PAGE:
Antiaromaticity-Promoted Radical Stability in α-Methyl Heterocyclics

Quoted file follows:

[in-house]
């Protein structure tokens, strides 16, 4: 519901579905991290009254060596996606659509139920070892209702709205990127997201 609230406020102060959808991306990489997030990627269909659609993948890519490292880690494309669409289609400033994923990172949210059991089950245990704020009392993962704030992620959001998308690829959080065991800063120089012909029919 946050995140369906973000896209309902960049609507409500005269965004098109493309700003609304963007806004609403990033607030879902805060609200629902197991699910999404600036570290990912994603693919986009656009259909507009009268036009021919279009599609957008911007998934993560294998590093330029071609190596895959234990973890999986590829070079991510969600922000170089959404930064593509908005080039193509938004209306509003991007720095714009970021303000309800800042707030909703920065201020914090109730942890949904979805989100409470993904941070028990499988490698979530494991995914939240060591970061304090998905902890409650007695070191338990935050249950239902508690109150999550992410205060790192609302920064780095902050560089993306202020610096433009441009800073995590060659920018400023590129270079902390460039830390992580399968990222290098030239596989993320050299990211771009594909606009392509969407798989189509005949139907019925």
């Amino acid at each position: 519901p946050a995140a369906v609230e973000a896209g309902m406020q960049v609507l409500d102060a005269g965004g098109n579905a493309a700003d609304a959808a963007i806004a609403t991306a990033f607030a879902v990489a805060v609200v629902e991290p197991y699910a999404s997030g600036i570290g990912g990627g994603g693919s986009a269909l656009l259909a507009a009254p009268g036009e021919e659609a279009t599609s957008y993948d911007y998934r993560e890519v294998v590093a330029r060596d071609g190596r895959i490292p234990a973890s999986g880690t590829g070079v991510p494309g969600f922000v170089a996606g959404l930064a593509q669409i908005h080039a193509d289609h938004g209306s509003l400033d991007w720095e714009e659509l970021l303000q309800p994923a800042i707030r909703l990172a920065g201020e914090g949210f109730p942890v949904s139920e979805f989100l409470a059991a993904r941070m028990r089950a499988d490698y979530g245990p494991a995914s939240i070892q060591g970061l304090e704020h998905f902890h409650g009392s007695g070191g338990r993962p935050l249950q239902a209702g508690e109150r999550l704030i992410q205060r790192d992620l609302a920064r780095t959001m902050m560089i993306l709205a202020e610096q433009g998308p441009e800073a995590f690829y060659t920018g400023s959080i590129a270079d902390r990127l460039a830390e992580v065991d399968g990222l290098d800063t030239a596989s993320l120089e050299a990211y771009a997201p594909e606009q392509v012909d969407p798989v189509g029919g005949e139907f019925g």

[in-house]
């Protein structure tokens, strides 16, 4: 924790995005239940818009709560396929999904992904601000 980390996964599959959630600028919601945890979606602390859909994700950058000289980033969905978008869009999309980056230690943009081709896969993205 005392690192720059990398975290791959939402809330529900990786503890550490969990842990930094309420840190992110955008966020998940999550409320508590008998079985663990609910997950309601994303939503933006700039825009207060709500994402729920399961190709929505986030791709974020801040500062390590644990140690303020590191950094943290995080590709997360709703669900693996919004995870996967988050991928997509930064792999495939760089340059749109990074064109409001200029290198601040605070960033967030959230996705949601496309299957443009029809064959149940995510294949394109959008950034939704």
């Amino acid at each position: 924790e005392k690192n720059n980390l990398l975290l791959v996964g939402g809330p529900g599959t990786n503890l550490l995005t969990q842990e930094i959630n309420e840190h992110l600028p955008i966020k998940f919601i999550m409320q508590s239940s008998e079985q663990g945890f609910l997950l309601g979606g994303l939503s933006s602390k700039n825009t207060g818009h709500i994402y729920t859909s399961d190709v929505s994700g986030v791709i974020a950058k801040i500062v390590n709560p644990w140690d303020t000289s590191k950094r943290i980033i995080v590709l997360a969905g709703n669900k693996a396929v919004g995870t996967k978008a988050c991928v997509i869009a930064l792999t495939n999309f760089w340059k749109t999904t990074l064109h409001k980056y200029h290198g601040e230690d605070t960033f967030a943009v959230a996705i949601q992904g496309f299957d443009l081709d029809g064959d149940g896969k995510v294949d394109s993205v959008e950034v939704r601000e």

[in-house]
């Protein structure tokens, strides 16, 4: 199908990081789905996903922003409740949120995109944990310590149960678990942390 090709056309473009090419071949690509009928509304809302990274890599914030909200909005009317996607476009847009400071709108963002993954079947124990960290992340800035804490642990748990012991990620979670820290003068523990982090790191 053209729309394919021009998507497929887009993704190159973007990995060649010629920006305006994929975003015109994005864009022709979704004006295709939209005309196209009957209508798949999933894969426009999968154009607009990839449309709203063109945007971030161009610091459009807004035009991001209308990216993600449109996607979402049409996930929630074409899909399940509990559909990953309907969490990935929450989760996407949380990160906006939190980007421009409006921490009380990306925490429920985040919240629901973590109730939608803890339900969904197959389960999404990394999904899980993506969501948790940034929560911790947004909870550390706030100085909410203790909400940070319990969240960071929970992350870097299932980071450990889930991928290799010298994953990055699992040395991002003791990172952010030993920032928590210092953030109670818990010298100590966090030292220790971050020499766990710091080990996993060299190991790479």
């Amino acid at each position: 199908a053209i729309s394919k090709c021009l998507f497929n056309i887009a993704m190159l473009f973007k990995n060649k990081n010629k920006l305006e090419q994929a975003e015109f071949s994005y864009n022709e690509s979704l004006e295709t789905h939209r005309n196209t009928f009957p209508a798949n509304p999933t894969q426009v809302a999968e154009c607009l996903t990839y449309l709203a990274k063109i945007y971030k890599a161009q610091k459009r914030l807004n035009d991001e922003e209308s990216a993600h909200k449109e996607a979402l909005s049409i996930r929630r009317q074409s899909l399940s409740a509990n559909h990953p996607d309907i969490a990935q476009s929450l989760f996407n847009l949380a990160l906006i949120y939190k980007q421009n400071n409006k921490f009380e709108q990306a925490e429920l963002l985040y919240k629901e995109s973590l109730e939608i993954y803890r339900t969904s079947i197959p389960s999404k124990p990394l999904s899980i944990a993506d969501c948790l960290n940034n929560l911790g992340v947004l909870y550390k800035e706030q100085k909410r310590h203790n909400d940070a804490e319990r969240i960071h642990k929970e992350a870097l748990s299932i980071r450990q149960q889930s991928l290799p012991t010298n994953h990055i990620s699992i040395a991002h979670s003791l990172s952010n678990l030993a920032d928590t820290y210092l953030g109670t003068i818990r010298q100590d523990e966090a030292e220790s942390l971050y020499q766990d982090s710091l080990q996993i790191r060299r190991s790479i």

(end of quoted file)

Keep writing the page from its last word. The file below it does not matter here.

Aromaticity is a fundamental and important concept in chemistry, and usually, the enhancement of aromaticity brings additional thermodynamic stability to a compound. Moreover, since radicals can act as intermediates in chemical reactions, they have attracted considerable attention from both experimental and theoretical chemists for a long time. However, it remains unclear whether there is a relationship between the thermodynamic stability of cyclic planar radicals and their aromaticity. In this work, using various aromaticity indices including anisotropy of the induced current density analysis and nucleus-independent chemical shifts against the radical stabilization energy, we systematically investigated the relationship between aromaticity and the thermodynamic stability of α-methyl heterocyclics. Density functional theory calculations suggest that the stronger the antiaromaticity of the original form heterocyclics, the higher the thermodynamic stability of the corresponding radicals, which is in sharp contrast to the general knowledge that aromaticity brings compounds’ thermodynamic stabilities. The principal interacting spin orbital analysis shows that the stronger the π-bond formed between the heterocyclics and the α-methyl carbon, the more spin density the radicals tend to be distributed on the heterocyclics. Thus, the strong π-bonding is one of the factors for improving the thermodynamic stability of radicals.